They’re Not Like Us Vol. 1: Black Holes For The Young
Writer – Eric Stephenson, Artist – Simon Gane
Tabitha has heard voices all her life and she’s had enough. No one will believe the voices are real, not her parents, not her therapist, no one. After a failed suicide attempt, Tabitha wakes to the face of a man who tells her that not only are the voices real, but she’s not the only one with abilities.
But the man who calls himself “The Voice” doesn’t care about saving people. The world has done nothing to help people with strange gifts, so why should they help the world? With their abilities they can take anything they want, and they’re willing to kill for it. And the first thing Tabitha must do if she wants to be part of their group, after surrendering her name, is kill her parents.
Eric Stephenson does very stylized work. His other well-known comic Nowhere Men, imagined the fab four as scientists and brilliant engineers. He’s good at concepts, but not always execution. It’s clear that some of the characters are more or less evil than The Voice and there’s a fair amount of manipulation going on, but there’s really not anyone to root for. If you find out that all of the people in a room have killed their parents so they can beat people up for cool vintage headphones, you’re not going to like those people. Sure some of them are more broken up about patricide than others, but they all did the deed.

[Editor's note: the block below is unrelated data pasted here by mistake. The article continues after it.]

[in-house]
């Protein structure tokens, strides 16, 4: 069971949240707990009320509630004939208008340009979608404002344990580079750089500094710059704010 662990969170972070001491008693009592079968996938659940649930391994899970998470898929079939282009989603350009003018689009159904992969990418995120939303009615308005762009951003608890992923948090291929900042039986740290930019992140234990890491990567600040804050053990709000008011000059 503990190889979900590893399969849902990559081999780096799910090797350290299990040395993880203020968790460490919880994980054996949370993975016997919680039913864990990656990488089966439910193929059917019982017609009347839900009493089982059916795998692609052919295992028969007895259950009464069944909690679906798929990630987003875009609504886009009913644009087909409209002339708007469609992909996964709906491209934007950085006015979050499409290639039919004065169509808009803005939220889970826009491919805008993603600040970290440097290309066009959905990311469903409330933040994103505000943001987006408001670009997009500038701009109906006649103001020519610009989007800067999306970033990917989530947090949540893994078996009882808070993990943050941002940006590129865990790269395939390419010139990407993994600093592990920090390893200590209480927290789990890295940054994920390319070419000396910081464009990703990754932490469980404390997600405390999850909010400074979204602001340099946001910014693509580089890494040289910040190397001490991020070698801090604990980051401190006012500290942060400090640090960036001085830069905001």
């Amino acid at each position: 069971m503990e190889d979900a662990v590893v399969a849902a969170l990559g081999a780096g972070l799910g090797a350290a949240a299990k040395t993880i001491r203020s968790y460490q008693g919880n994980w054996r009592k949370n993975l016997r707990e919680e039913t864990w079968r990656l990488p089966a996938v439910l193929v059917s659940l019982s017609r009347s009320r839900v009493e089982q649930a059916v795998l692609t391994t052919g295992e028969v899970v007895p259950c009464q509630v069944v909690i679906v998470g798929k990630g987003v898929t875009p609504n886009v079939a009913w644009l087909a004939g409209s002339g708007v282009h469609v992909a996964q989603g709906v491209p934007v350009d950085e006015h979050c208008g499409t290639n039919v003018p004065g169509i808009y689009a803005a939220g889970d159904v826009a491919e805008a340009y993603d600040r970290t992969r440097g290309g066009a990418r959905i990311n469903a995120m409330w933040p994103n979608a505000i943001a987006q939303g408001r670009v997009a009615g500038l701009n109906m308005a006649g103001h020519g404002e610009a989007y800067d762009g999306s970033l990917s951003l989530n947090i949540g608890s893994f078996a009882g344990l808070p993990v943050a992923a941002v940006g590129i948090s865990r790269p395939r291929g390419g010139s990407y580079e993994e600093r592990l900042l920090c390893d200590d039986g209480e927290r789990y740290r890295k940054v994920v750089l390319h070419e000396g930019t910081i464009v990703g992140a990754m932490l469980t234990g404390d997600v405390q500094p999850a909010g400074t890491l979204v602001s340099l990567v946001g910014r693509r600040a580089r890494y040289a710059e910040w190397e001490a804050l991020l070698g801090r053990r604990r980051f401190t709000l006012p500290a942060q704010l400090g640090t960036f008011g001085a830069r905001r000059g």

The majority of the plot involves Tabitha (called Syd by The Voice) trying to reconcile finding other people like her with the terrible things they do. She can understand some of the vigilante justice part, attacking perverts who can’t even see where the hit is coming from, but that’s not the same as saying that regular humans are somehow less than you. She’s angry that her parents subjected her to psychiatric treatment, that they didn’t believe her, didn’t try to understand her, but she doesn’t want them dead.
Jordie Bellaire’s colors evoke a period feel to the comic though it’s set in the present day, while Gane’s lines give most characters an angular feel, pointy chins. and smirking expressions. True emotion does come through for Blurgirl and Syd, but for most others the look is mostly self-satisfied even when it’s not supposed to be.
The final confrontation with Tabitha’s parents is a nice bit of closure, but the setup for the next arc doesn’t have me that interested. The Voice is just a manipulative bastard, and I’m not sure I want to hear him talk anymore.
This looked interesting, and chapter one ends with a good hook. But by the finish I was ready for it to be over.
(3 stars | Expected more from this)